6

In Genesis 15:2, as Abram laments his childlessness to the LORD, he says,

and the heir of my house is Eliezer of Damascus (ESV)
וּבֶן־מֶ֣שֶׁק בֵּיתִ֔י ה֖וּא דַּמֶּ֥שֶׂק אֱלִיעֶֽזֶר
ûb̲en–mešeq bêt̲î hûʾ dammeśeq ʾĕlîʿezer

This word mešeq (“and the son of the mešeq of the house of me”) was one I didn’t know, and it sounds oddly like dammeśeq three words later, albeit with different sibilation. I looked it up and found (HALOT, transliteration added):

SamP.M137 māšaq, Sept. Μασεκ: בֵּיתִי בֶּן מֶשֶׁק (bêt̲î ben mešeq), subsequently glossed with הוּא דַמֶּשֶׂק (hûʾ d̲ammeśeq) Gn 152; unexplained., ? Ug. mšq (Gordon Textbook §19:1565), most recently: Seebass ZAW 75:317ff; Dahood Ug.-Heb. Phil. 65. †

This seems to be an entry without an English gloss. It does include a transliteration into Greek and notation that this is its only usage in the Hebrew bible (two remarkably unhelpful bits of information), and then a lot of other things I don’t understand. There is a connection made with d̲ammeśeq, but I’m not sure what “subsequently glossed with” means here. In the LXX it looks to have been interpreted as a name.

  • What does mešeq mean?
  • Is there a connection with d̲ammeśeq?
4

It's worth reading Gesenius's interpretation of מֶשֶׁק here. He identifies מֶשֶׁק (mesheq) with מֶשֶׁךְ (meshek - defined here) in its meaning of "possession." He views the unusual form of מֶשֶׁק, with a koph instead of a caph for the last letter, as a pun ("paronomasia") to go with with דַּמֶּשֶׂק (Dammeseq), "Damascus."

Gesenius rejects the interpretation in which בֶן־מֶשֶׁק (ben-mesheq - literally "son of mesheq," but using "son" as a Hebrew idiom for "one characterized by or connected with" - see the list of definitions here) would mean "steward" (used in, for example, the KJV) as making no sense in the context. Instead, he reads it as "possessor of my house, i.e., of my domestic property," meaning heir of his household possessions. This is how it is interpreted in many recent translations.

This interpretation makes sense in context because Abram is lamenting his childlessness, which would mean that he lacked a proper heir.

See the first link above for more detail.

|improve this answer|||||
  • I don't see the point of digging up a very old dictionary to contradict a modern one. There is such a thing as progress, even in Biblical studies. – fdb Apr 22 '15 at 9:47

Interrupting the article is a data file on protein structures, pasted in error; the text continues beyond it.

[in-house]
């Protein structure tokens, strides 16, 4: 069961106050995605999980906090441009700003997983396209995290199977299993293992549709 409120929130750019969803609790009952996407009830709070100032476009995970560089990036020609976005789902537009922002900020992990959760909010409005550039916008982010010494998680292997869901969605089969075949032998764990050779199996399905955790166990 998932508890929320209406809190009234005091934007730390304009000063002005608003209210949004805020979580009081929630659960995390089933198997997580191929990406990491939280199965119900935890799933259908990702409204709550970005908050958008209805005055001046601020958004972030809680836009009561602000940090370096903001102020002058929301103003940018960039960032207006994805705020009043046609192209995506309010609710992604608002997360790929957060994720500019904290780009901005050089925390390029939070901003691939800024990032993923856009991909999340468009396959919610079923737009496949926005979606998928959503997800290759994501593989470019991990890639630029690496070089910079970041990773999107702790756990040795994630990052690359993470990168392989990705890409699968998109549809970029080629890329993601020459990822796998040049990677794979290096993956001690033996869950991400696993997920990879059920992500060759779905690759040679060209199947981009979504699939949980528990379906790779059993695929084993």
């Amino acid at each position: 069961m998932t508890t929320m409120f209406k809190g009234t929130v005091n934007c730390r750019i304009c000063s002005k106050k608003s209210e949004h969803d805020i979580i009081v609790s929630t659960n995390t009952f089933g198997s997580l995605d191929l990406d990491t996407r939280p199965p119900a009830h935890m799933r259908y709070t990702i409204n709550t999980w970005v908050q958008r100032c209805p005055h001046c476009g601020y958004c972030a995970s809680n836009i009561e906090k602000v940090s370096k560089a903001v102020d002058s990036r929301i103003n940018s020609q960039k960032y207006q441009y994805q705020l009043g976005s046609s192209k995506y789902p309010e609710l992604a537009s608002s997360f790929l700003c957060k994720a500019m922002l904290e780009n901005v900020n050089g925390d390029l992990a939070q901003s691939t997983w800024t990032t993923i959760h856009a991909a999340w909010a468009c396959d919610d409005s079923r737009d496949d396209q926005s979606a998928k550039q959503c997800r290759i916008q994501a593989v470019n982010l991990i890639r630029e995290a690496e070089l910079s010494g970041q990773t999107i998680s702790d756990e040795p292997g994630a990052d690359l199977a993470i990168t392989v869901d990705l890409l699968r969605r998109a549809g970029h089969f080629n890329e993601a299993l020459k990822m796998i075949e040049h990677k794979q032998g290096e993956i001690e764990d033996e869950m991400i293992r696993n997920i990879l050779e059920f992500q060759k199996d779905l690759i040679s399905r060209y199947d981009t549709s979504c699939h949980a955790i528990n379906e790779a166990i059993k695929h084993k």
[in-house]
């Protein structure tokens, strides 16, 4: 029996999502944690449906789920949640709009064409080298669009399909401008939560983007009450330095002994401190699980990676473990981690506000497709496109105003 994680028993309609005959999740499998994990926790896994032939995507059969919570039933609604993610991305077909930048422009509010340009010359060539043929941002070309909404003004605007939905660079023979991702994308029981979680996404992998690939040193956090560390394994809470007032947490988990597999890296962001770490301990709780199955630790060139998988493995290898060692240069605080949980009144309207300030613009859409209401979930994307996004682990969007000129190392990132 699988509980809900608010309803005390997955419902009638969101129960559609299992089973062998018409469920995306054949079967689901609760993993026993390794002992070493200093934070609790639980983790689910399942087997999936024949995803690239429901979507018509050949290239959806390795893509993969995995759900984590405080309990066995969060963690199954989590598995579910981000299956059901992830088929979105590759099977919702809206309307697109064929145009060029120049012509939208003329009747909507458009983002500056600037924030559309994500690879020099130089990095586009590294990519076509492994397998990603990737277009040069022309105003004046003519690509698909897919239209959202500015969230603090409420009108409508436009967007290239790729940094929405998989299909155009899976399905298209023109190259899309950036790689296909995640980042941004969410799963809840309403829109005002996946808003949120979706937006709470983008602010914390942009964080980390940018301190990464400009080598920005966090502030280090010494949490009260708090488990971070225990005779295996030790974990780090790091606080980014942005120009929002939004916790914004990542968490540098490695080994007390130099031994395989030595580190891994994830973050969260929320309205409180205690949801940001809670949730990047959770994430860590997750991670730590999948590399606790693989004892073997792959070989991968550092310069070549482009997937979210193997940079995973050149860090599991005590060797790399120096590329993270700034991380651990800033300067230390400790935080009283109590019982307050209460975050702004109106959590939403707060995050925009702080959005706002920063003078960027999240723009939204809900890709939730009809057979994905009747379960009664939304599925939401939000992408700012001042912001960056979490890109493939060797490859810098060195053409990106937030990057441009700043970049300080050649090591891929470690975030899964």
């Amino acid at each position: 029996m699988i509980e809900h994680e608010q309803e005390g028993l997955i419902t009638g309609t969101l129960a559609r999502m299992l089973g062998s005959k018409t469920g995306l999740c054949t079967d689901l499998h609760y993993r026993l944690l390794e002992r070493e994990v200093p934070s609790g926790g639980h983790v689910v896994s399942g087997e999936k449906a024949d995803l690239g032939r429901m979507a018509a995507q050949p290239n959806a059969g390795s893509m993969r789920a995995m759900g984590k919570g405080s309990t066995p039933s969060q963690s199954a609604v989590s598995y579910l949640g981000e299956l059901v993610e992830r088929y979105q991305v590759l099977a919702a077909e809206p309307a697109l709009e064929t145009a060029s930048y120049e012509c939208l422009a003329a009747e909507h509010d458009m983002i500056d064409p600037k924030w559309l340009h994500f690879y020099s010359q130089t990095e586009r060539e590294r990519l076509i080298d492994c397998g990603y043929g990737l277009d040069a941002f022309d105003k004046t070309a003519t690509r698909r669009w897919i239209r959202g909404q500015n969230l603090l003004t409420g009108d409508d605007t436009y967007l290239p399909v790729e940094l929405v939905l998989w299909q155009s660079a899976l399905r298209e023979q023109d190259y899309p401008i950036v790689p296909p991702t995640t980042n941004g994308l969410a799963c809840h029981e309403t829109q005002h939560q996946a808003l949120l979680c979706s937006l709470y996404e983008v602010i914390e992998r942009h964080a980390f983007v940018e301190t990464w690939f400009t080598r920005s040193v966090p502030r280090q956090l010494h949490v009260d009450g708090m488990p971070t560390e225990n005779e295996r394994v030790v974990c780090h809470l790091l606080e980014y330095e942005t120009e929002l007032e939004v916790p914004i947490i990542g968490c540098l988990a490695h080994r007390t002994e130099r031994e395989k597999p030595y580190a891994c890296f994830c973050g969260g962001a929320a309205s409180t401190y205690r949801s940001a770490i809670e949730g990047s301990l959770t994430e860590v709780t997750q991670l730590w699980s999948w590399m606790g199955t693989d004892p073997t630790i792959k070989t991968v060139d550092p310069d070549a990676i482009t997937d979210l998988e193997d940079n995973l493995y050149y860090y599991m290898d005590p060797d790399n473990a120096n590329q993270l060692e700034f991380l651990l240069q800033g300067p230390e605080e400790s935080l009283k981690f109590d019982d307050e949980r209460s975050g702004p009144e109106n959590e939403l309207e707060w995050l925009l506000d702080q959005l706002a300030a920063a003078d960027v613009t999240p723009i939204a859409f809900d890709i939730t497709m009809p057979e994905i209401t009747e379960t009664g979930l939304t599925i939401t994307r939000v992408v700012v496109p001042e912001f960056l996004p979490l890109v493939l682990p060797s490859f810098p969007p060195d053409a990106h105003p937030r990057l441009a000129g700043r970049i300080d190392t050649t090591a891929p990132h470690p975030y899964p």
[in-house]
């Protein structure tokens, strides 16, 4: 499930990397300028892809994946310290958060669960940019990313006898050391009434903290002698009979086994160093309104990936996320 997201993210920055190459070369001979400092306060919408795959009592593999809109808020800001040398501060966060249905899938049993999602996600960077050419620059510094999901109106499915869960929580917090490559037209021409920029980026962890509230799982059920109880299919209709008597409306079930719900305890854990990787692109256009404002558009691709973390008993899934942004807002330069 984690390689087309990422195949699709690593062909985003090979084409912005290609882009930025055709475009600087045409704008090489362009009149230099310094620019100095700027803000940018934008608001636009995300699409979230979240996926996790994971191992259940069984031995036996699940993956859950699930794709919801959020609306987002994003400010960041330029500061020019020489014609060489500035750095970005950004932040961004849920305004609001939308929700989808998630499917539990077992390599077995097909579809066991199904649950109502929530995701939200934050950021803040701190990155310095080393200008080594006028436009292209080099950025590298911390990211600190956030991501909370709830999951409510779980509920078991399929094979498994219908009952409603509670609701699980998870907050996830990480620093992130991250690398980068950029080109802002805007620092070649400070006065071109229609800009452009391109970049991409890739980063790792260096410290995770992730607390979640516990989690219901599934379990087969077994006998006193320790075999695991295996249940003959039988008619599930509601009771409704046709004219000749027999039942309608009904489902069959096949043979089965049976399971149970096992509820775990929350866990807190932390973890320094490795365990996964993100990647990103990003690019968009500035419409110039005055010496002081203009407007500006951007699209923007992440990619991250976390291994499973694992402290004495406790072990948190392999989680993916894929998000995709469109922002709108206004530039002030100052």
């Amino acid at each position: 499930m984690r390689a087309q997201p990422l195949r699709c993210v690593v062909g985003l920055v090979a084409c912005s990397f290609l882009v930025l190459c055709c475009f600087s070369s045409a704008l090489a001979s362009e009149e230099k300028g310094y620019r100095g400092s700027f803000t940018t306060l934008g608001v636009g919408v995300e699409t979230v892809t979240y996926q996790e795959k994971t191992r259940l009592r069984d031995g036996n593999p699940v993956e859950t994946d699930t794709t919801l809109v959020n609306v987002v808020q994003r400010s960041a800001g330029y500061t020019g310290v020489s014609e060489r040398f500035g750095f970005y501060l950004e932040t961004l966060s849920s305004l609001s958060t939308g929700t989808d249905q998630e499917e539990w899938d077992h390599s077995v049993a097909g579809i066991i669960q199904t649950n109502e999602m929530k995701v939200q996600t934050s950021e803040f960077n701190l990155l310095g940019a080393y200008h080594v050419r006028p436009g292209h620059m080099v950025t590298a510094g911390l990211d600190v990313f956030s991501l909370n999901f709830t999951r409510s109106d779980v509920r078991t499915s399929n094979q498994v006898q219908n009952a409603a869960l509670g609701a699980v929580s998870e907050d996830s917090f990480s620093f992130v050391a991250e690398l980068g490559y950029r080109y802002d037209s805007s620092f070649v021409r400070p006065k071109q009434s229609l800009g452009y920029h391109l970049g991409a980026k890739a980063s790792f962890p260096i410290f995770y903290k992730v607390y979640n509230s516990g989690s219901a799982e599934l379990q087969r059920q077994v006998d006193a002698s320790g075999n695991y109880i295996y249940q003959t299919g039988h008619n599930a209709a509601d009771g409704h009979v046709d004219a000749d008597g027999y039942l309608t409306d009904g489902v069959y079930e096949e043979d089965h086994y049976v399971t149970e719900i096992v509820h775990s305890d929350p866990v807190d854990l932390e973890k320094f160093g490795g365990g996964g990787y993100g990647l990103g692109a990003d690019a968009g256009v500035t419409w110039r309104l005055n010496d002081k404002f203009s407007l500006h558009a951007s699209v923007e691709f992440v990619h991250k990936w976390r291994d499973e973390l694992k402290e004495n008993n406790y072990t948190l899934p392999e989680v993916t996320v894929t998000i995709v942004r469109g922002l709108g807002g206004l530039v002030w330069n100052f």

• 2
    @fdb I wasn't intending to contradict, but to offer a possible meaning and derivation of the word. Most modern translations do seem to interpret it along the lines that Gesenius suggested. However, if you have a better answer based on more modern dictionaries, please do write up a new answer. I would be very interested to see it. Thanks! – Lee Woofenden Apr 22 '15 at 15:45
-1

I would like to connect the words

  • שק
  • נשק
  • משק

[שק] is translated as "sack cloth" in your English Bibles. However, I would like to propose that [שק] more akin to cheap fabrics used as undergarments such as loincloth. Therefore, [שק] is material/entity that is close/intimate to you out of convenience. Someone or something conveniently place in intimacy. And therefore, implements like a pouch that is made out of cheap underwear materials.

[נשק] is an ancient Semitic word, which means to touch, to kiss. Consequently, it means implements that are used to touch you, like a weapon. Perhaps, in ancient times to touch someone is an idiomatic euphemism of assaulting someone.

[משק] seems like the hifil causative form, caused to be intimate. Hence the participle [משק] - someone who is made an intimate member of the household. Like a servant, an adoptive person.

[ד] is often used in Aramaic to denote placing, position. Perhaps, it is an old pre-Assyrian prefix inherited by Aramaic.

Therefore my hypothesis says that

ובן משק ביתי
and the son of the intimate-adoptive-member of my household
הוא דמשק אליעזר
is one placed in intimacy Eliezer.

That is Abraham is moaning that his current closest person to inherit his heritage/materials is someone not biologically related to him.

Perhaps Damshiq/Dameseq (Arabic/Hebrew/Aramaic for Damascus) is the little village from which the [דמשק] originated.

|improve this answer|||||
  • The fact that Damascus existed as a city, demonstrated the must have been pervasiveness of the story of Abraham and Eliezer. That is to say, linguistic paleontological evidence for the existence of Abraham and the factual prominence of legacy of Abraham even among the Assyrians that a city was founded out of the birthplace of his adoptive kin. – Cynthia Avishegnath Apr 22 '15 at 9:56
  • 1
    Is this your own folk etymology, or is there some specific scholarship (dictionaries, linguistic studies, etc.) to back it up? If the latter, some references would be helpful to give your answer weight. – Lee Woofenden Apr 22 '15 at 15:47
  • "folk etymology"? Using the word "folk" is a cunning way to sweep aside a theological argument based on Hebrew word analysis. Certainly, some of the opinions you read and accept, too are "folk" analogy that got accepted, which you never bothered to question. – Cynthia Avishegnath Apr 23 '15 at 2:51
  • I'm sorry to have given offense. However, I am still interested in an answer to my question. Your answer seems to be written as a personal opinion and interpretation. – Lee Woofenden Apr 23 '15 at 16:31
  • Is no less valid than other opinions which likewise depend on conjectures. At least my conjecture is based on the usual common Hebrew grammatical patterns and inflections. – Cynthia Avishegnath Apr 24 '15 at 3:12

Your Answer

By clicking “Post Your Answer”, you agree to our terms of service, privacy policy and cookie policy

Not the answer you're looking for? Browse other questions tagged or ask your own question.